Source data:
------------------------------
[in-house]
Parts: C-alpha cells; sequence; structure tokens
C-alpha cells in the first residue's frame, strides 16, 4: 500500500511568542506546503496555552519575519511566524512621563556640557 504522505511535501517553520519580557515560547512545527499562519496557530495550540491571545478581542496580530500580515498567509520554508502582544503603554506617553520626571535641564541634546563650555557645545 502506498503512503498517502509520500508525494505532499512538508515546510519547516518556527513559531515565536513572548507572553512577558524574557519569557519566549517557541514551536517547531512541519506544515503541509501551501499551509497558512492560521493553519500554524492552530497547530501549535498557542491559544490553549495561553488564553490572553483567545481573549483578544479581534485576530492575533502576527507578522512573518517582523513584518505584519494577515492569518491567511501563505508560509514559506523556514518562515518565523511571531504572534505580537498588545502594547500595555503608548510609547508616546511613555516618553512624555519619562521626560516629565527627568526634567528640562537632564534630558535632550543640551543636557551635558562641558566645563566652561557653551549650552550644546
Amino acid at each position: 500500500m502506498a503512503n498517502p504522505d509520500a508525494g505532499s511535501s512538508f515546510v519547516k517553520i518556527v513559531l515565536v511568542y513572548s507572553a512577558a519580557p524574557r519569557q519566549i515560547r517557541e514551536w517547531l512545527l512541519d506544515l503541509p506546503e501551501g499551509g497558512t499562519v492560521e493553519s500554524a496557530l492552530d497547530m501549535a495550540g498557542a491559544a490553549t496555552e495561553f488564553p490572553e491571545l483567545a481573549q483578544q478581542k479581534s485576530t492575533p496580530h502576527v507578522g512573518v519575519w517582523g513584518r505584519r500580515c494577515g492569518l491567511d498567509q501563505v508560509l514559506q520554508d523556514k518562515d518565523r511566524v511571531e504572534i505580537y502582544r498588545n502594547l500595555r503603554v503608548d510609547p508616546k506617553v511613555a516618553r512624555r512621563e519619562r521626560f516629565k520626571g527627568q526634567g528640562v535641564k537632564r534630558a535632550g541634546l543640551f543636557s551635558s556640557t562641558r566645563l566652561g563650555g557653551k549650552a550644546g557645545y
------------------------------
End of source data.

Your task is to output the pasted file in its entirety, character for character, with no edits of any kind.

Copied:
[in-house]
Parts: C-alpha cells; sequence; structure tokens
C-alpha cells in the first residue's frame, strides 16, 4: 500500500511568542506546503496555552519575519511566524512621563556640557 504522505511535501517553520519580557515560547512545527499562519496557530495550540491571545478581542496580530500580515498567509520554508502582544503603554506617553520626571535641564541634546563650555557645545 502506498503512503498517502509520500508525494505532499512538508515546510519547516518556527513559531515565536513572548507572553512577558524574557519569557519566549517557541514551536517547531512541519506544515503541509501551501499551509497558512492560521493553519500554524492552530497547530501549535498557542491559544490553549495561553488564553490572553483567545481573549483578544479581534485576530492575533502576527507578522512573518517582523513584518505584519494577515492569518491567511501563505508560509514559506523556514518562515518565523511571531504572534505580537498588545502594547500595555503608548510609547508616546511613555516618553512624555519619562521626560516629565527627568526634567528640562537632564534630558535632550543640551543636557551635558562641558566645563566652561557653551549650552550644546
Amino acid at each position: 500500500m502506498a503512503n498517502p504522505d509520500a508525494g505532499s511535501s512538508f515546510v519547516k517553520i518556527v513559531l515565536v511568542y513572548s507572553a512577558a519580557p524574557r519569557q519566549i515560547r517557541e514551536w517547531l512545527l512541519d506544515l503541509p506546503e501551501g499551509g497558512t499562519v492560521e493553519s500554524a496557530l492552530d497547530m501549535a495550540g498557542a491559544a490553549t496555552e495561553f488564553p490572553e491571545l483567545a481573549q483578544q478581542k479581534s485576530t492575533p496580530h502576527v507578522g512573518v519575519w517582523g513584518r505584519r500580515c494577515g492569518l491567511d498567509q501563505v508560509l514559506q520554508d523556514k518562515d518565523r511566524v511571531e504572534i505580537y502582544r498588545n502594547l500595555r503603554v503608548d510609547p508616546k506617553v511613555a516618553r512624555r512621563e519619562r521626560f516629565k520626571g527627568q526634567g528640562v535641564k537632564r534630558a535632550g541634546l543640551f543636557s551635558s556640557t562641558r566645563l566652561g563650555g557653551k549650552a550644546g557645545y